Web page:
How Higher Interest Rates and Inflation are Impacting Farm Financing Decisions

From left to right: Chase Harris, Natalie Schwartz, and Tanner Prible with Farm Credit Mid-America. Photo: C.J. Miller / Hoosier Ag Today.

Even though Indiana farmers saw higher yields and higher grain prices last year, they also saw higher interest rates and higher inflation, which is having an impact on farm financing decisions.
“Right now with the interest rate market we have, a lot of people are just opting to go ahead and pay cash,” according to Chase Harris (shown above at left), Financial Officer with the Hagerstown office of Farm Credit Mid-America. He says there’s been a shift in how Hoosier farmers have been borrowing money for their farms.

“The last several years, we’ve had rates in that three-to-four percent range,” says Harris. “At that point, a lot of people are borrowing the 100% of cost of the purchase of that farm. Now, with six, seven and maybe even eight-percent interest rates, people are a lot more likely to put down 25-to-50 percent just to bring down that interest cost.”

“Not everything’s negative when it comes to high interest rates,” Harris says. “Obviously, your money in the bank is worth more. For example, our Farm Cash Management Account right now is paying over three percent, so you know your money’s worth a little more now.”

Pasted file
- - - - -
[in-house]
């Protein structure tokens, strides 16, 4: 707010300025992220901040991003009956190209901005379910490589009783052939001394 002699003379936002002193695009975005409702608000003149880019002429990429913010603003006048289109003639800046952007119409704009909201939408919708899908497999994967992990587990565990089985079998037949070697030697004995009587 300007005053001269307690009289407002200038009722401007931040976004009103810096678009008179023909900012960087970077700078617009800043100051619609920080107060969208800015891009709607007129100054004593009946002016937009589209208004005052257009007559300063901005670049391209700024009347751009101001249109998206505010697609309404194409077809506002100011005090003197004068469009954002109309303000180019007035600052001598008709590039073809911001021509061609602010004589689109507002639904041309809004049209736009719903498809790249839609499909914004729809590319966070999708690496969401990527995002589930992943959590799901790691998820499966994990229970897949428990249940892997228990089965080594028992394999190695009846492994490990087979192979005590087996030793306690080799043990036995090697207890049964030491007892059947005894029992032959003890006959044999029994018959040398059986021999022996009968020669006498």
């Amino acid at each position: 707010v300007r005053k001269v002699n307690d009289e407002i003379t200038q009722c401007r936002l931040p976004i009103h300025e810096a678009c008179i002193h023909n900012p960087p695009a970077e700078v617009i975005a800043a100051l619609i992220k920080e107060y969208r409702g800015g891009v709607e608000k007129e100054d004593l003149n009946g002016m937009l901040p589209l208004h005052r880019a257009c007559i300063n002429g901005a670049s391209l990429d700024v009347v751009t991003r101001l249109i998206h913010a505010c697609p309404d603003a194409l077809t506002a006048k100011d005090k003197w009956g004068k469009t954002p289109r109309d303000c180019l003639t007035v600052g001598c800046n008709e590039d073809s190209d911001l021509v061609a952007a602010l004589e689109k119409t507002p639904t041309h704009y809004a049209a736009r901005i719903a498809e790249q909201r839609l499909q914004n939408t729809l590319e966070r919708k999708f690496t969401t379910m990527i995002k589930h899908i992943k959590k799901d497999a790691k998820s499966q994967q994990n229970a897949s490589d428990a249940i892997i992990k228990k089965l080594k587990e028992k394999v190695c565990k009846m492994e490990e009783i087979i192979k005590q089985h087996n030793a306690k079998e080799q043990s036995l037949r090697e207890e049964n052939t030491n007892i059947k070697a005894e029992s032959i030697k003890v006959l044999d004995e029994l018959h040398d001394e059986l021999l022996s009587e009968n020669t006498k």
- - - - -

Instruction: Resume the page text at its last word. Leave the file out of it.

He also says more farmers are financing for other reasons.

“A lot of farmers right now are looking at ways to diversify their operation,” according to Harris. “Maybe that’s through a tiling business? Maybe that’s through livestock? So, if grain prices do suffer, they’re not so dependent on that income stream and they have other things to fall back on to diversify through the tough times.”

Harris says if you plan on financing in 2023, it’s best to sit down and map out your budget and how much cash you have on hand to help lower your borrowing costs.

“If you know what acreage you’re going to be farming, you can kind of budget equipment upgrades along the way,” says Harris. “Whether you plan to pay cash for those? Maybe a land purchase is something you have aspirations of and are really putting pen to paper to see how feasible that is for your farm, not just this year, but for the next several years to come.”
To work with a Farm Credit Mid-America financial officer near you, visit

Click BELOW to hear C.J. Miller’s news report and interview with Chase Harris, Financial Officer with the Hagerstown office of Farm Credit Mid-America, as they discuss the ways higher interest rates and inflation are impacting farm financing decisions.


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